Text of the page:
I've experienced the same situation a few times. When I first installed my stove in early November, it would burn great for a few days, then heat output would drop off and I almost lost the fire one morning.
I learned from that experience to do more poking through the bed of coal ,(as Devil has suggested in other posts, ) as well as shaking more aggressively. I usually continue shaking after I see some red embers fall. Then I poke down through the top loader door, then shake a few more times. This is usually sufficient, but some times I have to repeat this procedure a second time. I always have the ash door open and fire livened up before I start.
Last Sunday, 12/28, when it was 55 degrees, I let my fire go out and cleaned out the stove for the first time since early November.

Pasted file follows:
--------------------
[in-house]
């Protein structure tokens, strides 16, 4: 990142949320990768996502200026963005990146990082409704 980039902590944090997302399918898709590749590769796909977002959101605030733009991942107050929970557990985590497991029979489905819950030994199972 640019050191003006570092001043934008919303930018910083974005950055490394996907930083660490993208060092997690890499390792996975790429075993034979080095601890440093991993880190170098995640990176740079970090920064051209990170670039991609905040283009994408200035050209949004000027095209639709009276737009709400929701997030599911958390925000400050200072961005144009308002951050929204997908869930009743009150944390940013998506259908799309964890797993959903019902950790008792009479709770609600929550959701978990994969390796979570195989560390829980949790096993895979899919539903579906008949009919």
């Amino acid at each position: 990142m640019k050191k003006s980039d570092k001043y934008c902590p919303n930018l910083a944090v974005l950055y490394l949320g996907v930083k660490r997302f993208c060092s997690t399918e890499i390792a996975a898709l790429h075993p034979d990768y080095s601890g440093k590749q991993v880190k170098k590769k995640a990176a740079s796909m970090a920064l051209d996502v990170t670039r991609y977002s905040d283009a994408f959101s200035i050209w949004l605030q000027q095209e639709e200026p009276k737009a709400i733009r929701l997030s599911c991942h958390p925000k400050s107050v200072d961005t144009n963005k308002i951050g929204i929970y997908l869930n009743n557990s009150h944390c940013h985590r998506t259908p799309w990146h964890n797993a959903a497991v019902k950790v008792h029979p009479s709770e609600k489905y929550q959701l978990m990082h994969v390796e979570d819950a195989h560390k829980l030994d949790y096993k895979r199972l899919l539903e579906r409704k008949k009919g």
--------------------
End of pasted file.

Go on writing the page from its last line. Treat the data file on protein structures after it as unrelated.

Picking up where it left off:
One thing I really noticed after it was burning again, was that when all the coal in the stove was fresh, and hadn't established the ash /red burning embers/ black unburned layers yet, it really put out more heat. Normally, I can put my hand on the bottom plate and ash door of my stove. But with a fresh fire and full bed of new coal, the bottom was quite hot to touch.
Yes, you want some ash to insulate your grates from excess heat, but at some point, it's too much.
Sometimes, you have to poke and prod the fire a bit!